Cyclic molecules are everywhere, and everything around us stems from the way they are assembled: not just taste, colour and smell but also (for example) pharmaceutical drugs. Nature by itself forms molecular rings of different sizes and chains of rings of varying lengths that scientists are able to reproduce artificially. Chemists from the University of Geneva (UNIGE) have now devised a new technique for creating these chains of molecular rings that do not use standard chemical interactions but contact with large molecular surfaces that are electron-poor and do not exist in nature. Unlike with standard procedures, this new technique works by autocatalysis - the rarest, but also the most ambitious, type of transformation that exists in chemistry. The results of this research, published in the journal Angewandte Chemie, open up new prospects for molecular cyclization and also provide the first part of the answer to an old contradiction in classical chemistry.
The molecules that surround us are often arranged in the shape of cycles, forming steroids, sugars, perfumes or also drugs, for example. In organic chemistry, these molecular rings can be created using the technique of catalysis: the selected molecule, called a substrate, is placed in contact with the molecule that realizes the transformation - the catalyst - usually through hydrogen bonds. But with this single method of interaction, the creative possibilities are reduced. Incorporating new ways of interaction would convert them differently, thereby creating new materials with the potential to solve scientific and societal problems that are intractable with conventional methods.
Stefan Matile is a professor in the Department of Organic Chemistry in the School of Chemistry and Biochemistry of UNIGE's Faculty of Sciences. He is also a member of the NCCR Chemical Biology and the NCCR Molecular Systems Engineering. "Our laboratory has specialised in implementing new contacts between molecules, one of them based on very large molecular surfaces, known as aromatics, which are poor in highly-delocalised electrons." Professor Matile adds that contacts with these large, empty molecular plains, which are absent in nature, seemed promising for the cyclization of molecular rings that are chained to each other. But what are the consequences?
Chains of molecular rings produced by autocatalysis
The aims of the Geneva chemists were: to reproduce cycles of different sizes, i.e. consisting of a number of defined atoms (steroids, for instance, are formed from three cycles of six atoms plus one of five); and to link several cycles together without using the hydrogen bonds but a molecular surface low in delocalised electrons (known as anion-π interactions). "The main characteristic of this molecular plain is the empty space it provides for molecules to assemble", says Miguel Paraja, a researcher in UNIGE's Department of Organic Chemistry. On contact with this new, spacious and electron-deficient surface, the molecules formed cycles of different sizes (4 to 8 atoms) and various sequences. "But the big news was the way the transformations occurred!" adds the Geneva-based chemist.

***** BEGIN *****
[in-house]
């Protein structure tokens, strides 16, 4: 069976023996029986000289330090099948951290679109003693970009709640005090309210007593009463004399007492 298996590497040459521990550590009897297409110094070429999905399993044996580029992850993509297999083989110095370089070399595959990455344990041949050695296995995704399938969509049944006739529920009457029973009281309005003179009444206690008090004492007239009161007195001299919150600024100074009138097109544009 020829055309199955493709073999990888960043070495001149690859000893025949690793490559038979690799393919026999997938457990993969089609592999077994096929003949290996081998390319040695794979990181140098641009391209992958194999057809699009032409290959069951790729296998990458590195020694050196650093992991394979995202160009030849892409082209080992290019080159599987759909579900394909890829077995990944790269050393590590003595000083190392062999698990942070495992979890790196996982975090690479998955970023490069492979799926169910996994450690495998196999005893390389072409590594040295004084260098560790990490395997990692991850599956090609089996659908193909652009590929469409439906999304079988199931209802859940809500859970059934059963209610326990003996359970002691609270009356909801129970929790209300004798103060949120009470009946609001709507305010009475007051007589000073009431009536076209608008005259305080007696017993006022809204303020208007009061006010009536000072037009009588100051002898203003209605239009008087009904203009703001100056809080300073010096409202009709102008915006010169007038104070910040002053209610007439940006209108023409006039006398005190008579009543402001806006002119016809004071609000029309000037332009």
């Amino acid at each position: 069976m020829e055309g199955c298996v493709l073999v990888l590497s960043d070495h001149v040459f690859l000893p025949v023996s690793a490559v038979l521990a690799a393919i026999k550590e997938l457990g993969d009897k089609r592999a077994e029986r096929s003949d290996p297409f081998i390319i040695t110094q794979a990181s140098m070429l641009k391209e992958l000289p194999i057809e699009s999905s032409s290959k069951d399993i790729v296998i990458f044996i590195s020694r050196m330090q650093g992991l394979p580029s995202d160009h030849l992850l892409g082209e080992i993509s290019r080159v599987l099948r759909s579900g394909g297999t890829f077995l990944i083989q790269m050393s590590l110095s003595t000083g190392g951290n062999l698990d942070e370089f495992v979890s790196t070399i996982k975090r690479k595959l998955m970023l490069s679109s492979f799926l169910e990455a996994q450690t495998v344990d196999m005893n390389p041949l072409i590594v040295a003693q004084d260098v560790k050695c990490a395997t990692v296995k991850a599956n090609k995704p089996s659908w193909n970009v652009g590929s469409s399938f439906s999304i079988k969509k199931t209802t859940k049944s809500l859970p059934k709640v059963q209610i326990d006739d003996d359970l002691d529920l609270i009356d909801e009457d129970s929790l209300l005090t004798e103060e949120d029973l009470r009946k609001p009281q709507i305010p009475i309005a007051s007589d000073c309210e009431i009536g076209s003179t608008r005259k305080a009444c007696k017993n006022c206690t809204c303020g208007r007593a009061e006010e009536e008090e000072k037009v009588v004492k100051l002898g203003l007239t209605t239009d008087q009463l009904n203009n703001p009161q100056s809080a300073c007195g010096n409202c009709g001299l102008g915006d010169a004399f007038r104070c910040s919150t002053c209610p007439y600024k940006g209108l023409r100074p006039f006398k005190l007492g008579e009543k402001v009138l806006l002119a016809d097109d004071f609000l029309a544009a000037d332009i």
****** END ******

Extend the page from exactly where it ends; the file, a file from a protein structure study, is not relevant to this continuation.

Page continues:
All these cyclizations took place autocatalytically. "With a conventional catalyst, the cyclizations are fast at the start, and then - since there is less and less substrate - they increasingly slow down, explains Xiaoyu Hao, a researcher in the same laboratory. But with autocatalysis, it's the very opposite that happens!" Indeed, the molecular transformations accelerate on a massive scale. "Although this autocatalysis is a very rare transformation phenomenon in chemistry, it is also the most astonishing, says professor Matile. "It's based on mutual aid between molecules: the first molecules transformed help the next to transform, which isn't the case during normal catalysis, which decelerates rather than accelerates."
The first step in answering an old contradiction of classical chemistry
This discovery helps answer one of the oldest contradictions in classical chemistry. "There is a very well-known chain of molecular rings, called a brevetoxin, which is found in the red tide and which has the effect of killing fish", explains professor Matile. It was discovered by a towering figure in organic chemistry, Koji Nakanishi, who put forward an explanation for the possible construction of this extraordinary chain formed from eleven consecutive molecular rings in a single reaction. But this hypothesis did not agree with Jack Baldwin, a famous chemist who produced the rules explaining the formation of cycles that are now accepted as the basis of classical chemistry. The "Nakanishi hypothesis" violates these rules for every of the eleven rings. "Our rings can be formed according to Baldwin's rules if we want them to, reports Paraja. More importantly, we can also break the Baldwin rules on demand with our new catalysts and create those forbidden rings that Koji Nakanishi dreamed of." "The key to success, explains Hao, is the large empty space offered by our new catalysts."
Professor Matile continues that: "With the discovery of autocatalysis in forming cyclic molecules, our anion-π contacts have helped us understand the most subtle way to transform the molecules that exists in chemistry. And this will help us create new chains of molecular rings." The chemists will be able to influence and direct the nature of the transformation of the next substrate, creating new materials, one of the main objectives also of the NCCR Molecular Systems Engineering. "Most solutions to scientific problems, be they about food, medicine or environment, involve molecules and new contacts that can be created among them", says the Geneva-based chemist.